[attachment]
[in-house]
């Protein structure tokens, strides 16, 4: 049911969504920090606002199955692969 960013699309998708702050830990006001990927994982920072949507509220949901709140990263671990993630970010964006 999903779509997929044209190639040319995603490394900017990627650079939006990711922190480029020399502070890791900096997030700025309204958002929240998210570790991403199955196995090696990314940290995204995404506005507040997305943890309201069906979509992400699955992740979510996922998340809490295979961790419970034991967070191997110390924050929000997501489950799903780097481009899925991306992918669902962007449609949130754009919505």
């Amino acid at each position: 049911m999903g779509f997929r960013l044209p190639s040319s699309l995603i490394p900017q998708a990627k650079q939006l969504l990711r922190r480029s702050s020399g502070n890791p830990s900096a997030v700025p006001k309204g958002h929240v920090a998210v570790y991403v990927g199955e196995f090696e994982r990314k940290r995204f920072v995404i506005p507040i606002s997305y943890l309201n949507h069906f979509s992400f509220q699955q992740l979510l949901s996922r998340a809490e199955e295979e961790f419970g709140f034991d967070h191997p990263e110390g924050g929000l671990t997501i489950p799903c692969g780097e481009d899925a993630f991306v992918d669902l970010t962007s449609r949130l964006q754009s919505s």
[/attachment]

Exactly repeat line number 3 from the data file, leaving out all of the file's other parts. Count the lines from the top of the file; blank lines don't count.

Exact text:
């Amino acid at each position: 049911m999903g779509f997929r960013l044209p190639s040319s699309l995603i490394p900017q998708a990627k650079q939006l969504l990711r922190r480029s702050s020399g502070n890791p830990s900096a997030v700025p006001k309204g958002h929240v920090a998210v570790y991403v990927g199955e196995f090696e994982r990314k940290r995204f920072v995404i506005p507040i606002s997305y943890l309201n949507h069906f979509s992400f509220q699955q992740l979510l949901s996922r998340a809490e199955e295979e961790f419970g709140f034991d967070h191997p990263e110390g924050g929000l671990t997501i489950p799903c692969g780097e481009d899925a993630f991306v992918d669902l970010t962007s449609r949130l964006q754009s919505s």